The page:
When it comes to memory loss, there are many risk factors including head injury, poor nutrition, lack of sleep, older age, alcohol consumption, stroke, and other medical conditions. Prolonged sitting at middle-age has now been added to the list of factors that can increase the risk of memory loss.
It has been said that sitting is the new smoking in relation to general health. This notion was recently confirmed by researchers. Sitting too much is linked to changes in a section of the brain that is critical for memory, according to a preliminary study by UCLA researchers of middle-aged and older adults.
Researchers recruited people ages 45 to 75 and asked them about their physical activity levels and the average number of hours per day they spent sitting. Each person had a high-resolution MRI, which provided a detailed look at the medial temporal lobe, or MTL, a brain region involved in the formation of new memories.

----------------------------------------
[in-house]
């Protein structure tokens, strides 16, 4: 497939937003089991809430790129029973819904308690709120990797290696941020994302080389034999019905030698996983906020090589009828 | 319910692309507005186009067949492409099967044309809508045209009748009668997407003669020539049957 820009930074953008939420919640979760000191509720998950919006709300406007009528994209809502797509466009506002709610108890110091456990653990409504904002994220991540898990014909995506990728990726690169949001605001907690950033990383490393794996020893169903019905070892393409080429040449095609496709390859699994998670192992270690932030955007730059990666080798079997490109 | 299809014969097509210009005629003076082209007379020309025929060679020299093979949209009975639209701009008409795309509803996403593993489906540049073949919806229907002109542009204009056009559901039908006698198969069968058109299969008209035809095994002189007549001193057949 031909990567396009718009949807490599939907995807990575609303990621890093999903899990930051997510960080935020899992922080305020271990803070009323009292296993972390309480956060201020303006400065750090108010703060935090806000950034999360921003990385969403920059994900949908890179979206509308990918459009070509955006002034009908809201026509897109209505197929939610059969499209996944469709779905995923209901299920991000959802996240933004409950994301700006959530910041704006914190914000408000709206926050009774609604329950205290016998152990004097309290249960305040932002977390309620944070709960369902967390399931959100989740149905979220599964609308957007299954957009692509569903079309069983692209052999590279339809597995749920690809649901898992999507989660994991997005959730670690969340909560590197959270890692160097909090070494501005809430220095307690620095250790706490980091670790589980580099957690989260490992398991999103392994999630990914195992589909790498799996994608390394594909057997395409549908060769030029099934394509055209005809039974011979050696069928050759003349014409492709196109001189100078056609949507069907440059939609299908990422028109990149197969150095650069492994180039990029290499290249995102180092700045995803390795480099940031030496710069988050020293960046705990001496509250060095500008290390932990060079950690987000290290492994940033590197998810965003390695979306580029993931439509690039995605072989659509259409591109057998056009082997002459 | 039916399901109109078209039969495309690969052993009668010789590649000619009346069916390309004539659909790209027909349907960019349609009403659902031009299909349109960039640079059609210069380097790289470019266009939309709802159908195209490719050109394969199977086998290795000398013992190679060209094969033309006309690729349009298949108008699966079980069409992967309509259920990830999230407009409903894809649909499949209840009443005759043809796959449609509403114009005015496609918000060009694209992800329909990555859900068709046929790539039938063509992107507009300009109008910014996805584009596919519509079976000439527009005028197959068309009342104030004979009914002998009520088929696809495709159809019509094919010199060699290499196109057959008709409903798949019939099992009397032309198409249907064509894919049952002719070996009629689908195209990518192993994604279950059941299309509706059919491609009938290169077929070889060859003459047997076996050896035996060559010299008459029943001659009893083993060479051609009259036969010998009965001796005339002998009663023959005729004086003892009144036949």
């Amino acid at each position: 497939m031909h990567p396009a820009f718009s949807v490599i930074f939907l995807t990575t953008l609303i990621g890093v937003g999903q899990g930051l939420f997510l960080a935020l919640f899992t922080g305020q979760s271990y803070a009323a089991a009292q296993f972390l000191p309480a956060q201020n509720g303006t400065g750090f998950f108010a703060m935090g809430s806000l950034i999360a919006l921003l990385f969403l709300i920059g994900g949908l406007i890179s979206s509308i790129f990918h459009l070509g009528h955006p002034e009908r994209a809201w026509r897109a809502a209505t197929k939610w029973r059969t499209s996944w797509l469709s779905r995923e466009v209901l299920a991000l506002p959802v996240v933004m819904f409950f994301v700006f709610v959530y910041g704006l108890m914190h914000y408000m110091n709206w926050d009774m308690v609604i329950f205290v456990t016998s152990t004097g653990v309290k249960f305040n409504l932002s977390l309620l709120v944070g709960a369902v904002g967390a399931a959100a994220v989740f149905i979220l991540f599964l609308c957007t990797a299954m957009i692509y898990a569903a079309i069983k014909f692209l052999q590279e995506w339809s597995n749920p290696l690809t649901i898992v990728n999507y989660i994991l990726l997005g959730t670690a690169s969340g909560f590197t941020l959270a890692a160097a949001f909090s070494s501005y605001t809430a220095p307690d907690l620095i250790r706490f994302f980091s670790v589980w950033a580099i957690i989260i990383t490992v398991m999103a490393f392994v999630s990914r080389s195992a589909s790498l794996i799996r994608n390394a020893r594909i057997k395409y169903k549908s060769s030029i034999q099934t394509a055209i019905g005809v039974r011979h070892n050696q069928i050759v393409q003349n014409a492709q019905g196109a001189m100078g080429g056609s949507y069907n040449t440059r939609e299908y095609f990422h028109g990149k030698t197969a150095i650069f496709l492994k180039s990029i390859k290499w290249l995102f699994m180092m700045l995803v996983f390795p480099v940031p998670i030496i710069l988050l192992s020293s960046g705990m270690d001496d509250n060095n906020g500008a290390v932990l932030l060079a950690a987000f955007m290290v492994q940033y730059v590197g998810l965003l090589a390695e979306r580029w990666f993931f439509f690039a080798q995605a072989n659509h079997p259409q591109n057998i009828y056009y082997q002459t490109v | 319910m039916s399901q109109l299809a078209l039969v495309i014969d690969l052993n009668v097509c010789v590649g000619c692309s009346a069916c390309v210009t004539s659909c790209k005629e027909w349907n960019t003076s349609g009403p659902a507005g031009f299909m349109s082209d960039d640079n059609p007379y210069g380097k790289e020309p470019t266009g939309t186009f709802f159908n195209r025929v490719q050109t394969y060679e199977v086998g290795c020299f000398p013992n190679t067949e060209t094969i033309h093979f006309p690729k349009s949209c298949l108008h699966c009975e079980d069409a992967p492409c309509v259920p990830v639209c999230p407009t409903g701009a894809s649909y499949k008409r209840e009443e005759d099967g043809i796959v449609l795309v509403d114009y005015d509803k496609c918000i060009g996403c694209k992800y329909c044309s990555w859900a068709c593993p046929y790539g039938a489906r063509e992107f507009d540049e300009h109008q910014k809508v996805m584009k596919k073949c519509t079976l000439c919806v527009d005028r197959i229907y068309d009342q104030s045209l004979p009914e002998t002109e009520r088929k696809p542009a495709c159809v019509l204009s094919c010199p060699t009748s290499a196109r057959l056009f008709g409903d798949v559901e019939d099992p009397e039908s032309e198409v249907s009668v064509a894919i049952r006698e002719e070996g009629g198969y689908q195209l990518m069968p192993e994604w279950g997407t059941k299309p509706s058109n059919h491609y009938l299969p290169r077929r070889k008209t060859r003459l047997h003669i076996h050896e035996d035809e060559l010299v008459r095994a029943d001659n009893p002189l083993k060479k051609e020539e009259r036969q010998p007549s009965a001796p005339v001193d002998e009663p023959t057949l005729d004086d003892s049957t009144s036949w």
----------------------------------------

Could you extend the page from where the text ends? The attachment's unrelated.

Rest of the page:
The results revealed that sedentary behaviour is a significant predictor of thinning of the medial temporal lobe and its substructures and that physical activity, even at high levels, does not offset the harmful effects of sitting for extended periods.
MTL thinning can be a precursor to cognitive decline and dementia in middle-aged and older adults. Reducing sedentary behavior may be a possible target for interventions designed to improve brain health in people at risk for Alzheimer’s disease, researchers said.
Researchers hope that these findings inspire healthy brain habits, at home and work, such as taking a 5-minute break to stand up and walk around every 30 to 60 minutes.
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